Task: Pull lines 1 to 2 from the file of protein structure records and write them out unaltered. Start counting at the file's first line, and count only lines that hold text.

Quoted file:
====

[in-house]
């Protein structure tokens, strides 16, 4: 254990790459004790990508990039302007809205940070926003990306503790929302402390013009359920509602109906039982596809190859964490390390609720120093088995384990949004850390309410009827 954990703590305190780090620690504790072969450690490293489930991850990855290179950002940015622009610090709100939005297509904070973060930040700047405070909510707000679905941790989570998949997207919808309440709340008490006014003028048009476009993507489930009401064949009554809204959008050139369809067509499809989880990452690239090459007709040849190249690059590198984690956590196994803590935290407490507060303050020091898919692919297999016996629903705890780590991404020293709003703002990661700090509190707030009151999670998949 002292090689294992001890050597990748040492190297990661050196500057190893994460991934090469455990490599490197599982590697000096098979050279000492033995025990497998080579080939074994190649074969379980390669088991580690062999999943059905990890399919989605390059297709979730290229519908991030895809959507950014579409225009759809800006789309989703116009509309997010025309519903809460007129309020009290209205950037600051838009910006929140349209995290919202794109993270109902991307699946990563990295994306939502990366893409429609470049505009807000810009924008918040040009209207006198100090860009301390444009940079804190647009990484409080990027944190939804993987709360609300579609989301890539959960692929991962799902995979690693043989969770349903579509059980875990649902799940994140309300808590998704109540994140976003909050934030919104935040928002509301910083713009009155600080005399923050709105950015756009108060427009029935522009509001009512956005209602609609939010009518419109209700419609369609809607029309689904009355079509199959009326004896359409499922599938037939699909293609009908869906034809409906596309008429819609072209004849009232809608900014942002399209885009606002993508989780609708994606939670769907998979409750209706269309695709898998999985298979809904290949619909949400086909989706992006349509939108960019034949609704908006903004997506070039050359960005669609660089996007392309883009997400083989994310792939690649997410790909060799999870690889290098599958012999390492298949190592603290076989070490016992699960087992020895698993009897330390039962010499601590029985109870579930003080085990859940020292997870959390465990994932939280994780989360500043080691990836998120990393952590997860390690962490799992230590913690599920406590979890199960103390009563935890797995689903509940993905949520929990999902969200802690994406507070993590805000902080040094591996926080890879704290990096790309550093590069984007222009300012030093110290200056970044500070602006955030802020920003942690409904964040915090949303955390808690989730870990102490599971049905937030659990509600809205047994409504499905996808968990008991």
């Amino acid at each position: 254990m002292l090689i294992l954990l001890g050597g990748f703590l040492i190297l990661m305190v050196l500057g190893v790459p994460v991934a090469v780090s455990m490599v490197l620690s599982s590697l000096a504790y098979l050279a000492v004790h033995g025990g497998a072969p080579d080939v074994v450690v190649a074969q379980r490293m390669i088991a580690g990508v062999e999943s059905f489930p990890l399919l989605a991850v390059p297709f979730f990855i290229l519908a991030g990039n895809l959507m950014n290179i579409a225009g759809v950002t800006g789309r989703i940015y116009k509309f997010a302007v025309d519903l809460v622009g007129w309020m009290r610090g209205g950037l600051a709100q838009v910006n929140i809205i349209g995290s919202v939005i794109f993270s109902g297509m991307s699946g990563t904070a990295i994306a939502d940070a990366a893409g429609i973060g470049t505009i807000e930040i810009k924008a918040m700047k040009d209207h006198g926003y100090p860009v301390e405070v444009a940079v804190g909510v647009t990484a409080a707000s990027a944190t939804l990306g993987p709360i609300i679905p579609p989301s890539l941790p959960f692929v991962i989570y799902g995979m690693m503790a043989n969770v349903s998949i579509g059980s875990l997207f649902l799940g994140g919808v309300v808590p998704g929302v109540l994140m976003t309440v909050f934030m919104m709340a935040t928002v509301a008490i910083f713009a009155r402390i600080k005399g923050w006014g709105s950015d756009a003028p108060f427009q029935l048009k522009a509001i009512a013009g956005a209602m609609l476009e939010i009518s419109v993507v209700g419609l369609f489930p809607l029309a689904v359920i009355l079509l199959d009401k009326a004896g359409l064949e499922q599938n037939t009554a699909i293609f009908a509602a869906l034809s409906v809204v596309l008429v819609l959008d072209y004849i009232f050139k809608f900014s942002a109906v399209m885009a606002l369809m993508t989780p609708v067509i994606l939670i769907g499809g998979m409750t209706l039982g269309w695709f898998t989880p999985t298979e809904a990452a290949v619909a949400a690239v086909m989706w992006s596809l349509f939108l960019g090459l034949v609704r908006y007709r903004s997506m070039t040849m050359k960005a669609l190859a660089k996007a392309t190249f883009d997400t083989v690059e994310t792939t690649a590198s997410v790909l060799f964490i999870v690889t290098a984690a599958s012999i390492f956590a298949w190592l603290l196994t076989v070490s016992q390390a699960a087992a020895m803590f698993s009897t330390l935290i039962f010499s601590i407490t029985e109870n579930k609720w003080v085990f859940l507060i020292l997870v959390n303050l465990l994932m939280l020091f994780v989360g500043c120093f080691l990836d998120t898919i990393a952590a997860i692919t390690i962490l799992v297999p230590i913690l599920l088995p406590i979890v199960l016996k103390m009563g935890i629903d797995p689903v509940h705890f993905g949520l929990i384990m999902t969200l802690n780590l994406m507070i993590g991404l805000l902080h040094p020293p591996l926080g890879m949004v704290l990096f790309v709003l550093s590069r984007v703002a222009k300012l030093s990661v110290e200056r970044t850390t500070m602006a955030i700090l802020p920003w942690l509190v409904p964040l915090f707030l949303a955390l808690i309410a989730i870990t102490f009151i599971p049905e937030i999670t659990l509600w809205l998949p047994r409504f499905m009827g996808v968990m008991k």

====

[in-house]
């Protein structure tokens, strides 16, 4: 254990790459004790990508990039302007809205940070926003990306503790929302402390013009359920509602109906039982596809190859964490390390609720120093088995384990949004850390309410009827 954990703590305190780090620690504790072969450690490293489930991850990855290179950002940015622009610090709100939005297509904070973060930040700047405070909510707000679905941790989570998949997207919808309440709340008490006014003028048009476009993507489930009401064949009554809204959008050139369809067509499809989880990452690239090459007709040849190249690059590198984690956590196994803590935290407490507060303050020091898919692919297999016996629903705890780590991404020293709003703002990661700090509190707030009151999670998949 002292090689294992001890050597990748040492190297990661050196500057190893994460991934090469455990490599490197599982590697000096098979050279000492033995025990497998080579080939074994190649074969379980390669088991580690062999999943059905990890399919989605390059297709979730290229519908991030895809959507950014579409225009759809800006789309989703116009509309997010025309519903809460007129309020009290209205950037600051838009910006929140349209995290919202794109993270109902991307699946990563990295994306939502990366893409429609470049505009807000810009924008918040040009209207006198100090860009301390444009940079804190647009990484409080990027944190939804993987709360609300579609989301890539959960692929991962799902995979690693043989969770349903579509059980875990649902799940994140309300808590998704109540994140976003909050934030919104935040928002509301910083713009009155600080005399923050709105950015756009108060427009029935522009509001009512956005209602609609939010009518419109209700419609369609809607029309689904009355079509199959009326004896359409499922599938037939699909293609009908869906034809409906596309008429819609072209004849009232809608900014942002399209885009606002993508989780609708994606939670769907998979409750209706269309695709898998999985298979809904290949619909949400086909989706992006349509939108960019034949609704908006903004997506070039050359960005669609660089996007392309883009997400083989994310792939690649997410790909060799999870690889290098599958012999390492298949190592603290076989070490016992699960087992020895698993009897330390039962010499601590029985109870579930003080085990859940020292997870959390465990994932939280994780989360500043080691990836998120990393952590997860390690962490799992230590913690599920406590979890199960103390009563935890797995689903509940993905949520929990999902969200802690994406507070993590805000902080040094591996926080890879704290990096790309550093590069984007222009300012030093110290200056970044500070602006955030802020920003942690409904964040915090949303955390808690989730870990102490599971049905937030659990509600809205047994409504499905996808968990008991």